Meet the meat issues

Starting today is National Meat Free Week!

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I challenge you (well the campaign does, but I like challening people) to go a week without meat, from today for 7 days.

The campaign exists to get people thinking and talking about meat, its consumption, and its production.

About 2 years ago, I would have put my hands up in surrender and said, “I could NEVER be vegetarian. I love meat. I love burgers. I love kebabs. Animals were made to be eaten.” But then the question dawned on me… what exactly am I eating? Where does it come from? Why am I so disconnected from the things I eat, the very things that sustain my life? So I got learning.

What I learnt prompted me to respond and now I’m a vegetarian who mostly stays away from milk, cheese and eggs. Everyone responds to the things they learn in different degrees, and learning about the meat industry won’t necessarily prompt you to go vego, nor is doing so the only ethical response. But if nothing else, it’s good to be connected to and understand better, the things we put in our body .

The point of cutting out meat for a week is to show you how much meat you eat. You might not notice the change. But, if you’re an average Australian meat consumer, you will be eating very differently this week. Australians consume, on average, 123.8kg of meat a year, the third biggest consumer of meat in the world. That’s about 2.4kg a week, about 4 times the recommended amount. In 50 years meat consumption has gone up exponentially worldwide… The meat industry has changed. A lot. And for the worse.

So the extreme increase in the consumption of meat is a problem for a few reasons: (the below facts are just snippets of the issue, be sure to do your own research)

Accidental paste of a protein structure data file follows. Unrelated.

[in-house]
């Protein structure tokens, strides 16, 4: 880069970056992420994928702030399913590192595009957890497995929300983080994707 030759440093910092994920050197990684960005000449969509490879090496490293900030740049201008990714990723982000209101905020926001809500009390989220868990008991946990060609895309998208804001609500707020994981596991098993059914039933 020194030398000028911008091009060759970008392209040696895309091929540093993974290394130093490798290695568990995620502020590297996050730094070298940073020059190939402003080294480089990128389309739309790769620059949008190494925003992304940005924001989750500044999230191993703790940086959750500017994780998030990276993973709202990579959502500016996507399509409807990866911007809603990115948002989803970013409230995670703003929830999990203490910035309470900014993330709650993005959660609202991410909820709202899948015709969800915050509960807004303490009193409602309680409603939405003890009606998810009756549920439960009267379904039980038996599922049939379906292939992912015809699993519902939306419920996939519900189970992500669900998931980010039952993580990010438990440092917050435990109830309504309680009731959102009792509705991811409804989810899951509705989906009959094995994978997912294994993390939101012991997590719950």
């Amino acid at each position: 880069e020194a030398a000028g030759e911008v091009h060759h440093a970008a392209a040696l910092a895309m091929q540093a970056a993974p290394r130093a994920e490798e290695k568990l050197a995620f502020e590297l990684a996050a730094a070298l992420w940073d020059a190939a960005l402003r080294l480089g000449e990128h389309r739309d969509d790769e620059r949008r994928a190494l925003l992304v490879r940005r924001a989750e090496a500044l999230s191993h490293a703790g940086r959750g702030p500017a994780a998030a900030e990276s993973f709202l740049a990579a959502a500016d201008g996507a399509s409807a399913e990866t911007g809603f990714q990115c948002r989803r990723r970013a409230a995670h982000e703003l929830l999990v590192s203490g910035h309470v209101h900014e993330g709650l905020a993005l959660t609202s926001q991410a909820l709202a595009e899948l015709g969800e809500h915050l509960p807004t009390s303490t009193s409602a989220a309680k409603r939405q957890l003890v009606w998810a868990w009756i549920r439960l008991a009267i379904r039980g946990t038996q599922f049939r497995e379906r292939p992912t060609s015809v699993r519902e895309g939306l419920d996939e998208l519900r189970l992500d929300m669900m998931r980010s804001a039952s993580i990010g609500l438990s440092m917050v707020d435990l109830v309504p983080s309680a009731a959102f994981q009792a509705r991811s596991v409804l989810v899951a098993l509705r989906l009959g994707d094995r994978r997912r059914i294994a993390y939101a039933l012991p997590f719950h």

1. The impact on your health

NEW Health with Footnotes - March 2014_1

+ High consumption of red and processed meat (like bacon, ham, sausages, salami and other packaged meat such as pastrami) is associated with colon cancer3and increases the risk of type 2 diabetes.

2. The impact on the environment

MFW-Environment2

+ 90 per cent of the world’s soya and over 30 per cent of the world’s grains (including wheat and corn) are used to feed farm animals. The majority of which are intensively “factory” farmed.

+ At a time when some 800 million people suffer from malnutrition, one third of the world’s cereal harvest is fed to farm animals – enough to feed almost three billion people.

3. The impact on animals

MFW Factory Farming March 2014 with footnotes

Being meat free doesn’t just mean red meat.. it means ALL meat – including chicken, ham, fish (yes even tuna) and all sea food.

Scientists and environmentalists agree that reducing meat consumption will take pressure off the planet’s resources. Animal welfare groups globally have called for an end to intensive “factory” farming practices used to meet our consumption demands.

Going without meat for one week might get you to think about how you consume meat for all the other weeks in your year.  By just eating less meat, or having a few meat-free days a week, you can make a big difference to your health as well as help to lessen the damage on the environment. Alternatively you might decide to consider opting for meat and fish that is ethically and sustainably produced. Or you might want to go all out vego.

Skip meat for week, do some research and I’d love to hear what you decide to do! 🙂

 Images and stats taken from
https://meatfreeweek.org/  check it out for more info.

A GREAT book to read on the whole food issue, beautifully written and researched, is Eating Animals  by Jonathan Safron Foer – a great philosopher of our time!

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A good film regarding the health impact of animal food products is the doco Forks over Knives (wacth in full below):

http://www.alluc.to/documentaries/watch-forks-over-knives-2011-online/329436.html

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